Friday, November 18, 2011

Mars Science Laboratory 2

The first thing to do of course is research. Maybe someone else, like the guys at JPL, have already published a trajectory. Poking through the files at JPL NAIF, I found a couple of kernels for MSL. One is labeled cruise, and one is labeled EDL. Now since there is no target set yet, these are obviously preliminary. I have read somewhere that this target is near the point that is easiest to retarget to any of the four candidate landing sites. These kernels are still interesting for just seeing what EDL is like. this is the comment section of the EDL kernel:

MSL Sample EDL Trajectory SPK File (Central Landing Site (0.0 N, 45.0 E)

Created by Fernando Abilleira, MSL MD/NAV. Comments added by
Boris Semenov, NAIF/JPL on Tue Feb 23 16:34:24 PST 2010.

Objects in the Ephemeris

This file contains sample MSL (NAIF ID -76) EDL trajectory, from
atmospheric entry interface point to landing, for Type 1B, open of
launch period (11/25/2011), optimal launch time, central landing
site (0.0 N, 45.0 E), landing time 06-AUG-2012 11:35:46.7 UTC.


Approximate Time Coverage

This file coverage is:

------------------------- ------------------------
2012 AUG 06 11:30:58.537 2012 AUG 06 11:36:52.837


This file was provided by Fernando Abilleira, MSL MD/NAV on
February 23, 2010. The original name of this file was


If you have any questions regarding this data contact

Boris V. Semenov, NAIF/JPL,

This particular kernel is just a list of positions and velocities at specific times, typically 0.1s apart. The attached CSV is a dump of the kernel at those times, plus some bonus stuff you can read about in the file.

And here it is:

A couple of comments:
12 earth g's on entry! Phoenix peaked at 8.
It flies for a long time, starting to gain altitude at about 110s and not opening the chute until 250s

However, closer examination of this kernel yielded only disappointment.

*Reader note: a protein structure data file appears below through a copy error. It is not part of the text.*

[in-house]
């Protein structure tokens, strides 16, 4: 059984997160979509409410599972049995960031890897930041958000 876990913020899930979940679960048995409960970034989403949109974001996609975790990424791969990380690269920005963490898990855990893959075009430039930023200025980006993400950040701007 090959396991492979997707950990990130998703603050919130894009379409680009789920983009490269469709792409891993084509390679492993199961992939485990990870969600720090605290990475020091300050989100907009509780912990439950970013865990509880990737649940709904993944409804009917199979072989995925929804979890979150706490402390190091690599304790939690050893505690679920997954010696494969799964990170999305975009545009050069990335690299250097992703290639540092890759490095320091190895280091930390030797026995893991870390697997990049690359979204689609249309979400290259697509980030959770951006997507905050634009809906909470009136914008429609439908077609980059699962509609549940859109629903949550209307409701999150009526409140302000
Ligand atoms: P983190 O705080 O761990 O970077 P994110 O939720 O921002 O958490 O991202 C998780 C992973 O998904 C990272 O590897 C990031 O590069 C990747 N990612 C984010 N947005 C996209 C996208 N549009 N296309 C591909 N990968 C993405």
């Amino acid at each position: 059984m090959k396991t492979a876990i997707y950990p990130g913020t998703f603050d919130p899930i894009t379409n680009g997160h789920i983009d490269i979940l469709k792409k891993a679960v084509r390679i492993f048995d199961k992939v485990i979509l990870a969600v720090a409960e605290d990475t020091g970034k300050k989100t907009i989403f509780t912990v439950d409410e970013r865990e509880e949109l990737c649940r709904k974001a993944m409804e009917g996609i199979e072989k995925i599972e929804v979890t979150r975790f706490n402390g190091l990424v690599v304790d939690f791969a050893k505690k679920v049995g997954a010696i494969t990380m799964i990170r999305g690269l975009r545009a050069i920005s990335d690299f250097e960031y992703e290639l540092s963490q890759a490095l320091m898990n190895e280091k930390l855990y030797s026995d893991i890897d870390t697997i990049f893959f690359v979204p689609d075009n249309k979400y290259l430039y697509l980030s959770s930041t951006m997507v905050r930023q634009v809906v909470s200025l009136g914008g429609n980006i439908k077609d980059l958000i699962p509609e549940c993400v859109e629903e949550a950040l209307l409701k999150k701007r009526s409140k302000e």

Excursion funnels are part of an investigation into how well test subjects can solve problems when traveling through a churning funnel of liquid asbestos. Results so far have been highly informative: They cannot.

It doesn't look like this spice kernel can be used for the kind of aerodynamics model I am looking for. It just isn't of sufficient fidelity. For instance, the vehicle never has any significant side lift during the fight portion of the kernel, where we would expect the spacecraft to bank side-to-side. It just pitches further and further down, generating more and more lift, beyond any amount I have seen documented. Also, there is no orientation data associated with this kernel. I can fake it from the lift/drag ratio, but there is nothing authoritative.

However, there are several spacecraft events visible, including the jettison of the six entry balance masses, and I think the heat shield jettison. Data before about 40 seconds is unreliable because there is no significant air, and data after the parachute deploy at around ~250s is unreliable since my code doesn't take into account the new area of the parachute. The PDV separation at ~340s is visible, but the spice kernel ends at about 90m altitude above ground level and 2.5m/s verical speed.

So, what I am doing instead is using the Phoenix aerodynamic model. Apparently, entry capsule aerodynamics is so dominated by the heat shield that it hardly matters what the shape of the backshell is, and with proper scaling, the Phoenix coefficients can be applied to MSL directly. One of the interesting things is that the lift/drag ratio is an almost linear function of angle of attack and not a strong function of speed. So, by looking at the L/D from this plot, I can back out the angle of attack.

Further research reveals the no side-lift thing is intentional. See here .

Movie is in progress, but because of various glitches in the kernel, I'm not sure it will ever be worth publishing. What I would like to do is get the Orbiter model up and running, write a realistic entry guidance autopilot for it, and then collect data and make the movie with that.

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